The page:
Tag Archives: Gmail

Why I Love Unroll.me And You Should Too.

I’ve been using unroll.me for some time now – perhaps a year or two – and it is an awesome tool for anyone who has a gmail account.

no spam!
no spam! (Photo credit: Wikipedia)

If you are like me you get a lot of spam messages – just total crap like “hey, you are cute, want to video chat?” or “do you need medications? we have viagra!” or “you don’t know me but I want to give you $10m.” This sort of spam, Google does a pretty good job of handling – but then there is another, legitimate form of spam – these bulk emails sent out by various companies that you probably said hi to once in your life and now send you all the time emails about their latest products, sales pitches, and newsletters. They can become very overwhelming. At times I receive 30+ in a single day.

Unroll.me helps with this. Each day instead of receiving a mass of emails you receive a single “rollup” email from unroll.me containing all the newsletters, etc. you likely don’t want/need to read. You can then review them at a glance and decide on several actions: (a) you can unsubscribe from them (and unroll.me handles all the fancy stuff, don’t worry about jumping through hoops – click unsubscribe and let unroll.me take care of the rest), (b) you can leave the newsletter in the rollup, so it just comes once a day along with all your other bulk emails in this rollup from unroll.me and you can decide at a glance if it is worth opening today, and (c) you can choose to have the email (and future instances of it) delivered directly to your mailbox if it is something important and you do want to read it.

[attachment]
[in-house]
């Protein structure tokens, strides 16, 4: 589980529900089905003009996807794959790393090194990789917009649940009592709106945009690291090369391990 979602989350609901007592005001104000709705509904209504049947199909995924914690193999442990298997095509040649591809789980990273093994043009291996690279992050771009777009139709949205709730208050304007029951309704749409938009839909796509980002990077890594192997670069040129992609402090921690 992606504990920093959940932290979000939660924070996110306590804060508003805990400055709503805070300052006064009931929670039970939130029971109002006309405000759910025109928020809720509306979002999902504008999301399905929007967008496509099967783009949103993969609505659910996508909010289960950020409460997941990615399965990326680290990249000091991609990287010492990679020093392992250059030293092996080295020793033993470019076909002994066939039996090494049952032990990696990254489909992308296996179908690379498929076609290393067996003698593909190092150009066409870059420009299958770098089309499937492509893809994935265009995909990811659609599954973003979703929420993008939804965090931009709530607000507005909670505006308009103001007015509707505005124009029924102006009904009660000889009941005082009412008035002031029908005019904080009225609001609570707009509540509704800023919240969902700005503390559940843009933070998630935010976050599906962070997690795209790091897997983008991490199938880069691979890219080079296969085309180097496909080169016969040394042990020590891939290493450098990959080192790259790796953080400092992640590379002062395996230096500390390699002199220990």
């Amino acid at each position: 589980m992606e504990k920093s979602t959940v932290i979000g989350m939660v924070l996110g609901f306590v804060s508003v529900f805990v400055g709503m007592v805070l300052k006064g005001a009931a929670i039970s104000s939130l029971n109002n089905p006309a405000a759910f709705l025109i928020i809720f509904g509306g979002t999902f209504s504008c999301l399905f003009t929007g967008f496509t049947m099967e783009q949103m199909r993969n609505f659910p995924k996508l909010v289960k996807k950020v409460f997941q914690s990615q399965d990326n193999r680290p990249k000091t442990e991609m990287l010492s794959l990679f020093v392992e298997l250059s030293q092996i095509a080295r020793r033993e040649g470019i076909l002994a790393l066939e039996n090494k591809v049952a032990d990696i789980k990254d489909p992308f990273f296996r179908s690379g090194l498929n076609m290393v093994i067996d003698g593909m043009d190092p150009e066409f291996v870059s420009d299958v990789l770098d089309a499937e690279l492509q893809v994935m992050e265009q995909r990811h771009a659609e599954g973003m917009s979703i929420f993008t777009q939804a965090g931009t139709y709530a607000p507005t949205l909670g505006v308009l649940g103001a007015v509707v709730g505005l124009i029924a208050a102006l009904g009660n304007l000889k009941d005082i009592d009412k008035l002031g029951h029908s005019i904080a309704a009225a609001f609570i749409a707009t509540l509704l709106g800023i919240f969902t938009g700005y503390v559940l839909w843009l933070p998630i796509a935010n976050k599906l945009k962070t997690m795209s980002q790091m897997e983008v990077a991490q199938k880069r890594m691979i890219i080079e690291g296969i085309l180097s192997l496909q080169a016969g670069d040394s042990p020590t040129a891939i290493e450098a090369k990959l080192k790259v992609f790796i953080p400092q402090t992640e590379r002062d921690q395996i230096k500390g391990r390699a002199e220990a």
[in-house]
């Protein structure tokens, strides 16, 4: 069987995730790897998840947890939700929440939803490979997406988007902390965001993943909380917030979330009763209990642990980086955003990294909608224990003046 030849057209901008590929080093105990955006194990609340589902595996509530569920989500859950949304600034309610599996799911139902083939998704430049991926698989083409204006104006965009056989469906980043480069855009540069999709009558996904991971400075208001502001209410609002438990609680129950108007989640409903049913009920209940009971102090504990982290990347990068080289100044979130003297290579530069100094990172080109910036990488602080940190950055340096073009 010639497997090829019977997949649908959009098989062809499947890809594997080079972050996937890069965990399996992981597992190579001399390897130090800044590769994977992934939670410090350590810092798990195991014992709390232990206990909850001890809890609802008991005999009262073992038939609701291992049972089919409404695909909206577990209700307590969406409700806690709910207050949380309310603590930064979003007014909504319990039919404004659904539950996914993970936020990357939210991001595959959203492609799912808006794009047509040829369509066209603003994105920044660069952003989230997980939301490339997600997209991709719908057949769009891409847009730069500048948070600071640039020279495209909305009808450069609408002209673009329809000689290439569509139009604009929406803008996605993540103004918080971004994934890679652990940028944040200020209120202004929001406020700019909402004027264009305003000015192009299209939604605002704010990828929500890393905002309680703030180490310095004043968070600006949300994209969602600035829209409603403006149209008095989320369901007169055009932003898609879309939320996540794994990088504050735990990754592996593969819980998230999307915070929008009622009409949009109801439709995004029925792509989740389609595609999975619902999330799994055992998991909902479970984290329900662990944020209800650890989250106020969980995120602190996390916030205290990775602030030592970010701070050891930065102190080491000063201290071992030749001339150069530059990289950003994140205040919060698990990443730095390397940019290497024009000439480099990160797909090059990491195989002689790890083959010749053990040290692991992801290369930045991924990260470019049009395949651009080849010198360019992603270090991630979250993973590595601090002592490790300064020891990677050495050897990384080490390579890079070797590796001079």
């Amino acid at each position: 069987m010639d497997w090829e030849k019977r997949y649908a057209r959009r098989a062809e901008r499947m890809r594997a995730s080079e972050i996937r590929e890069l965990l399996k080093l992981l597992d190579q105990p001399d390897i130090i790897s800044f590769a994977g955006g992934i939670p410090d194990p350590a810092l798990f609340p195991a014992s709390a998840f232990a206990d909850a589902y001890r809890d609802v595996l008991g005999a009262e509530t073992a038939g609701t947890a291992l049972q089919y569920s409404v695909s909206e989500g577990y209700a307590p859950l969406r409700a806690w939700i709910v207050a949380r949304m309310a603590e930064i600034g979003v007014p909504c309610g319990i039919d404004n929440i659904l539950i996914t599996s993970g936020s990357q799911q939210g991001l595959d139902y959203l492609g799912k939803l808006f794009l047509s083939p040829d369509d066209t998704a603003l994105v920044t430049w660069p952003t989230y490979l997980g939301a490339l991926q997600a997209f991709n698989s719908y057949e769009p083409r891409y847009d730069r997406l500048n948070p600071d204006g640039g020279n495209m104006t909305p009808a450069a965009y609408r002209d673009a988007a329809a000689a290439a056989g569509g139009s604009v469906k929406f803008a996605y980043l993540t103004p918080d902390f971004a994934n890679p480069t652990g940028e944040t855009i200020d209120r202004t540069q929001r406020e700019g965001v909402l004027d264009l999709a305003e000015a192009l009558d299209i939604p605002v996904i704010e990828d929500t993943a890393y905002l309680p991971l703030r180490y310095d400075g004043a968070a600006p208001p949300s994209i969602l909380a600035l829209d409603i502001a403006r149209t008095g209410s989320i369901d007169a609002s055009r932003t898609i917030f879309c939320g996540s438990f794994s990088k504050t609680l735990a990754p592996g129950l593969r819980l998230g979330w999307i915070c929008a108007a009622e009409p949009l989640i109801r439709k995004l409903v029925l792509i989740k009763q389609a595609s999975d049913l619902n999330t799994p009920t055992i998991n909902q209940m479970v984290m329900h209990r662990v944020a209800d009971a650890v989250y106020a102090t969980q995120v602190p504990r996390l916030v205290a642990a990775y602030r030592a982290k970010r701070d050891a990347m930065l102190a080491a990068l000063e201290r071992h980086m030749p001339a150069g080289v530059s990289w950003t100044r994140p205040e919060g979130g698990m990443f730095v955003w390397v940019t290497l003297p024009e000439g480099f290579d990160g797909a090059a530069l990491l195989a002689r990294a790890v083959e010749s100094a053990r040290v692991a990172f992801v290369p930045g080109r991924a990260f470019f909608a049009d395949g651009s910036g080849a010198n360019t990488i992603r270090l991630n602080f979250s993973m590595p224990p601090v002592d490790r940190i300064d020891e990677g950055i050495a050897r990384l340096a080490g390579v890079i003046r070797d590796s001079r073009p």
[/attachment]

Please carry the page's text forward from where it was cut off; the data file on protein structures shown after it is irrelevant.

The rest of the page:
You can always access your “rolled up” emails at any time in the unroll.me label unroll.me automatically creates – so its not like you lose any messages.

unroll.me just recently finished a rewrite of their user interface and the improvements are great and make the service much more intuitive. I highly recommend this service – and you really can’t argue with the price (free).

Goodbye Firefox?

The Horror

I still have my t-shirts. I’m not sure how they’ve held up over so many years, especially with how frequently I have worn them – one for Firefox, one for Thunderbird – both from the official Mozilla store.

Image representing Firefox
Image via CrunchBase

I’m fairly certain I’ve been using Firefox since 1.x, and perhaps even before. I jumped ship from Internet Explorer as quickly as possible and having been a long-time fan of Netscape Navigator, Firefox with its relations to Netscape was appealing to me.

Today I did something that I’ve seen coming for a long time now. I’m not sure if it will stick – but I’ve done it.

  • I exported my bookmarks from Firefox into an HTML file (I probably have several thousand, carefully categorized).
  • I imported my bookmarks from the HTML file into Google Chrome (it looks like they came over without a hitch).
  • I closed the almost-always-running instance of Firefox.
  • I unpinned Firefox from my Windows taskbar.

Now I sit stand in front of my computer, the monitor flashing its warm blue glow, my fingers typing on the keyboard as if nothing has changed, and yet something has changed – something significant. For over five years now a large portion of my life and work has occurred via the Firefox browser, and now, now it is no more.

What Happened?